I have experimental data that looks like this:
RaspberrySample ProcessingMethod VirusAssay MeasuredConcentration 1 Ctrl A 7.111 1 Ctrl B 8.408 1 Ctrl C 8.957 2 New A 6.974 2 New B 8.860 2 New C 8.510 3 Ctrl A 6.938 3 Ctrl B 8.526 3 Ctrl C 8.525 4 New A 6.623 4 New B 8.210 4 New C 8.639
These are 40 different raspberry samples that have been artificially contaminated with equal concentrations of three different viruses (A, B, C). For each sample, I have either used processing method “Ctrl” (20 samples) or “New” (20 samples), and then I have measured the concentration of the tree viruses in each sample, using different detection assays. In my analysis I will treat processing method and virus detection assay as fixed effects. The design is balanced.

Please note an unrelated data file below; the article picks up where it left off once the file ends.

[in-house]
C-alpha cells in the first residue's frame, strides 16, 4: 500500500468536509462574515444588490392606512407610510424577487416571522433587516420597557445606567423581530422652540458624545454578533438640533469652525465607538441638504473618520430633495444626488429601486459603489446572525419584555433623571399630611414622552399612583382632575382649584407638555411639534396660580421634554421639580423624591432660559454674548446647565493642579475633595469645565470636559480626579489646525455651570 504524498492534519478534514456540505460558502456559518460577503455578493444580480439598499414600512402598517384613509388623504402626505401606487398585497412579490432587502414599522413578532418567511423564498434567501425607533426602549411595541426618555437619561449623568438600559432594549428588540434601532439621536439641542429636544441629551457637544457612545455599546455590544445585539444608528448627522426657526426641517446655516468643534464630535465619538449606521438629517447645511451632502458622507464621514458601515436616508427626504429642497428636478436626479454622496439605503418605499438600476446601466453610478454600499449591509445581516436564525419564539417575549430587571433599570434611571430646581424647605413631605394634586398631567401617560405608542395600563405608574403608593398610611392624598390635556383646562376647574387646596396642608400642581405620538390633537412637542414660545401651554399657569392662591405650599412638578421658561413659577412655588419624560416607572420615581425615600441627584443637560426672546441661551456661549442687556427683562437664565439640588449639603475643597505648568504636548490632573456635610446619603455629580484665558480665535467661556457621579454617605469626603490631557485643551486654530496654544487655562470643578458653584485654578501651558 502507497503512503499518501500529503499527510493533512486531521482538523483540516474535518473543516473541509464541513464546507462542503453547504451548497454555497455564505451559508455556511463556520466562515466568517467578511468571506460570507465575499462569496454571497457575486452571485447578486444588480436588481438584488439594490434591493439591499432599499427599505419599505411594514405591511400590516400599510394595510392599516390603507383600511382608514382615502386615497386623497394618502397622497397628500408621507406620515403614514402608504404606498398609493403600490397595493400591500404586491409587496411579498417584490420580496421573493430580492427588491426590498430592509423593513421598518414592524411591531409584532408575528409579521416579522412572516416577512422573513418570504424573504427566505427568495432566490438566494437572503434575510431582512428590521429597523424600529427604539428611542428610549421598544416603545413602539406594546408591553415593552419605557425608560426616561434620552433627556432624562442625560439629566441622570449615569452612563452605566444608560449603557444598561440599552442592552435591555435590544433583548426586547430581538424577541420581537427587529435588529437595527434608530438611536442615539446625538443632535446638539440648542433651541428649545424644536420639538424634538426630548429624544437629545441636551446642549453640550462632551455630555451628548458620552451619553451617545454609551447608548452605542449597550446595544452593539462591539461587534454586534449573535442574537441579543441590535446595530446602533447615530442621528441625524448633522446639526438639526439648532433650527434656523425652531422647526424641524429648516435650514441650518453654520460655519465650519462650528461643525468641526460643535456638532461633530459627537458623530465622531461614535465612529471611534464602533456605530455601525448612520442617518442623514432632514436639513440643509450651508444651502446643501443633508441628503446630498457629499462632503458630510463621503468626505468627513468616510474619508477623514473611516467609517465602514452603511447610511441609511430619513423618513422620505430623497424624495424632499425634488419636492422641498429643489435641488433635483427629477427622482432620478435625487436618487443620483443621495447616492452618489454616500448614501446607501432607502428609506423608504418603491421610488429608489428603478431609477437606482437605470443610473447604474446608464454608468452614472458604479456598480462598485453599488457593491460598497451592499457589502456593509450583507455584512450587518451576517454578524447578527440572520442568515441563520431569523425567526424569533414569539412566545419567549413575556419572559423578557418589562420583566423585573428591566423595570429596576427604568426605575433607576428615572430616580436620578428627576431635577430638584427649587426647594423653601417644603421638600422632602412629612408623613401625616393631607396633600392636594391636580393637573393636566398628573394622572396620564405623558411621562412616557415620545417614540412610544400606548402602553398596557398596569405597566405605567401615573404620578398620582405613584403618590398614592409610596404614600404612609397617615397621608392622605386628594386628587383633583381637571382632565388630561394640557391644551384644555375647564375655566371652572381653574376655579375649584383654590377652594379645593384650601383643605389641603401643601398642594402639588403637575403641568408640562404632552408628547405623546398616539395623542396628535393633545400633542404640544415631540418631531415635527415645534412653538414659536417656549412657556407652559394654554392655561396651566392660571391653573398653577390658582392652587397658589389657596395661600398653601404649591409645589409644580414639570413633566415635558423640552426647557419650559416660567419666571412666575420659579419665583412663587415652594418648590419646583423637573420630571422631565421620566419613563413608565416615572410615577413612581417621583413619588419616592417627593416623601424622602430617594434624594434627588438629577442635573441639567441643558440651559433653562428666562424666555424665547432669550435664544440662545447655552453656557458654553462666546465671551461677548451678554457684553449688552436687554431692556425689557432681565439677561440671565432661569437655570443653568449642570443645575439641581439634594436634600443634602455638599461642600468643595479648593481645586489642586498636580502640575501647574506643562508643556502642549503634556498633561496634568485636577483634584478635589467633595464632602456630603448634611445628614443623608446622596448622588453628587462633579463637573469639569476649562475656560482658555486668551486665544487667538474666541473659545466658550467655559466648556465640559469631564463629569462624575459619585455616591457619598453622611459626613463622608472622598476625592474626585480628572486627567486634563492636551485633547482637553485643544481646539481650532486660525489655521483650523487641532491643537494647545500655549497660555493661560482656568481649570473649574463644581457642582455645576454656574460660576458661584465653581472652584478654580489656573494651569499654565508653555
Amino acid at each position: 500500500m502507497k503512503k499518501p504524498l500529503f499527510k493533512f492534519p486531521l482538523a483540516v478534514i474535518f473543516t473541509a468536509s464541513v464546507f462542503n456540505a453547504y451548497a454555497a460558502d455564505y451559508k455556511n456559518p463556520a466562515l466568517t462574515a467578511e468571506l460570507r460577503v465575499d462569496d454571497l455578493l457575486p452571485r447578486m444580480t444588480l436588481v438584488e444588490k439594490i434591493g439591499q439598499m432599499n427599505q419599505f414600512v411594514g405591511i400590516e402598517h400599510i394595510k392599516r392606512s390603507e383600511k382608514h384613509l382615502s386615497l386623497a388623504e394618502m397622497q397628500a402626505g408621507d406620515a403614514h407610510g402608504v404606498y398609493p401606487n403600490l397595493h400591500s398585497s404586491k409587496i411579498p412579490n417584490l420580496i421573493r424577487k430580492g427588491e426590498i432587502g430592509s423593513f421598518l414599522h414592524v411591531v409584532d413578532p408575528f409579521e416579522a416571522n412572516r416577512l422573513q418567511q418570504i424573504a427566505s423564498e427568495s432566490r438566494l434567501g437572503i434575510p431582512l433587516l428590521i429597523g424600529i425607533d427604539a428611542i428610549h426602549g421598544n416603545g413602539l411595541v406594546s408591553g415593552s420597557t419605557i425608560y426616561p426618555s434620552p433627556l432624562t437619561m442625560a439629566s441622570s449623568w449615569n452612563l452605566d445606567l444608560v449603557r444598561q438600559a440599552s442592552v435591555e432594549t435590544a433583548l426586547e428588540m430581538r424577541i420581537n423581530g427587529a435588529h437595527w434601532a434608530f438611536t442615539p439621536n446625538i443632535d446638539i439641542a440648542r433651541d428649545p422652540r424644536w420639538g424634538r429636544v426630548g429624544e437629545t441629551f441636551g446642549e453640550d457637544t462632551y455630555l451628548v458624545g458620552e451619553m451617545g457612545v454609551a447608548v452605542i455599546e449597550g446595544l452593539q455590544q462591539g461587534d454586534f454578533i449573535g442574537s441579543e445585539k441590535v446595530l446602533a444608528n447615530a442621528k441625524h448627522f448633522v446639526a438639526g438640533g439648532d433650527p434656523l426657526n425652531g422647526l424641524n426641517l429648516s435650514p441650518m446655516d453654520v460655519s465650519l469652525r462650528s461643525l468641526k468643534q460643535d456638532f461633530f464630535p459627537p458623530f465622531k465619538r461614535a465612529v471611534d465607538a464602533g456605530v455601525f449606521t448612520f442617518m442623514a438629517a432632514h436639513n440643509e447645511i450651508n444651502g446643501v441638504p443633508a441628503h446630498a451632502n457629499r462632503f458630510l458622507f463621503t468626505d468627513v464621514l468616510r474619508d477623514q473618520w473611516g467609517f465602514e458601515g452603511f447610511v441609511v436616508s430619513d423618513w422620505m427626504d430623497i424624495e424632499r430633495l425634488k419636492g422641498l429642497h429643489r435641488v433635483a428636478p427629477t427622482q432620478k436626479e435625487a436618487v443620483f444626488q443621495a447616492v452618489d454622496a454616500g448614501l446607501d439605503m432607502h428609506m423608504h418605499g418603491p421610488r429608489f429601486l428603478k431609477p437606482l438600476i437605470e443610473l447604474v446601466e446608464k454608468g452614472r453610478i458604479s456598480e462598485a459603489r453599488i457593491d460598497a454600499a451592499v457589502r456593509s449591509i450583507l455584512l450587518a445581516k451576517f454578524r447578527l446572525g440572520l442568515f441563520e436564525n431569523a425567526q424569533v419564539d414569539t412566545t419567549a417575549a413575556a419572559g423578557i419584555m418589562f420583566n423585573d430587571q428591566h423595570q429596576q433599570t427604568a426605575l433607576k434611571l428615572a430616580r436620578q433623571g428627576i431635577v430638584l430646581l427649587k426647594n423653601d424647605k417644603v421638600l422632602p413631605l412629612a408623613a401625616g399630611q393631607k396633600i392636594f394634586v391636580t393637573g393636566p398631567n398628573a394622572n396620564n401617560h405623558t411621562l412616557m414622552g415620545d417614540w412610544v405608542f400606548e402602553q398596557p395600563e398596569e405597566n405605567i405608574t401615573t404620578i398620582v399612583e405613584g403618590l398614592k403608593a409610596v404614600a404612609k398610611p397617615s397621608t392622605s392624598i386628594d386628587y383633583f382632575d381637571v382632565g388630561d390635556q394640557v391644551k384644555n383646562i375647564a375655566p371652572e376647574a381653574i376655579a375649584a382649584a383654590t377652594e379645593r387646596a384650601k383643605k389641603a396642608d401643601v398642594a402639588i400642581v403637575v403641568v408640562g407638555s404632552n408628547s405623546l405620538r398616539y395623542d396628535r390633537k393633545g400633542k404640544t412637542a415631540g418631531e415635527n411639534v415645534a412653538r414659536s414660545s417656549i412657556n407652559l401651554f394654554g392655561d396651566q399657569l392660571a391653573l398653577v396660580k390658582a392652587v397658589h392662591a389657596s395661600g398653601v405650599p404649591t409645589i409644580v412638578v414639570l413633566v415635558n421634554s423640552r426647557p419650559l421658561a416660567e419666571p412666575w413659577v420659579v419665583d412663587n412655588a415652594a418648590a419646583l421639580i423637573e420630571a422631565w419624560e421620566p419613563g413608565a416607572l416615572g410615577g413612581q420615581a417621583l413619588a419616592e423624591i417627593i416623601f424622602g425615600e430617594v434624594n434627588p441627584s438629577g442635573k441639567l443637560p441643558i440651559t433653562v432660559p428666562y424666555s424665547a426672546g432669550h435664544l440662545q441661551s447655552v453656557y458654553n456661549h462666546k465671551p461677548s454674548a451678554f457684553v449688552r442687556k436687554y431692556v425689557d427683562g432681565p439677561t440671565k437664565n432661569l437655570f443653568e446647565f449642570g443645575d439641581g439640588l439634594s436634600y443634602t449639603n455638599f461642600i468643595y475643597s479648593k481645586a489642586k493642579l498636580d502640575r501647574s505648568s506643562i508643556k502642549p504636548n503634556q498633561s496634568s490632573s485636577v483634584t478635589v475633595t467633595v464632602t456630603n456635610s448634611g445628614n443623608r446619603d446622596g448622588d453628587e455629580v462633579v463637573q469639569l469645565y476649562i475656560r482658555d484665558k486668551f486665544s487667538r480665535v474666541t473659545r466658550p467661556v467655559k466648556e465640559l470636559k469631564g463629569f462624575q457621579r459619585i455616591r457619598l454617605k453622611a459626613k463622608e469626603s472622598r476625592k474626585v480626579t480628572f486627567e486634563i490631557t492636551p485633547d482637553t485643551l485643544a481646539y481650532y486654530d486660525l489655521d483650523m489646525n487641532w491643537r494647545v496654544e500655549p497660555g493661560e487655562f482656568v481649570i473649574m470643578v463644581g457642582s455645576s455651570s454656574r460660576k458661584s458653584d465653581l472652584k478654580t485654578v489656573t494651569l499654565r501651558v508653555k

The aim of the experiment is to see which of the two processing methods that provides the highest measured viral concentration for each specific virus, and to estimate the size of these differences.
I realise that I need to treat “raspberry sample” as a random effect (within-sample measurements are expected to be more similar to each other than between-sample measurements). I am using lmer in R and is quite new to it, so I am wondering if I have set up my model correctly, given the experimental design described above. My model is:
model1 <- lmer(MeasuredConcentration ~ ProcessingMethod * VirusAssay + (1|RaspberrySample), data = pathogens, REML = FALSE)
Then, for pairwise comparison of the different treatment combinations, I use:
library("emmeans") lsmeans(model1, pairwise ~ ProcessingMethod*VirusAssay, data = pathogens, adjust = "Tukey")
Any comments on this, am I thinking correctly about the random effect here?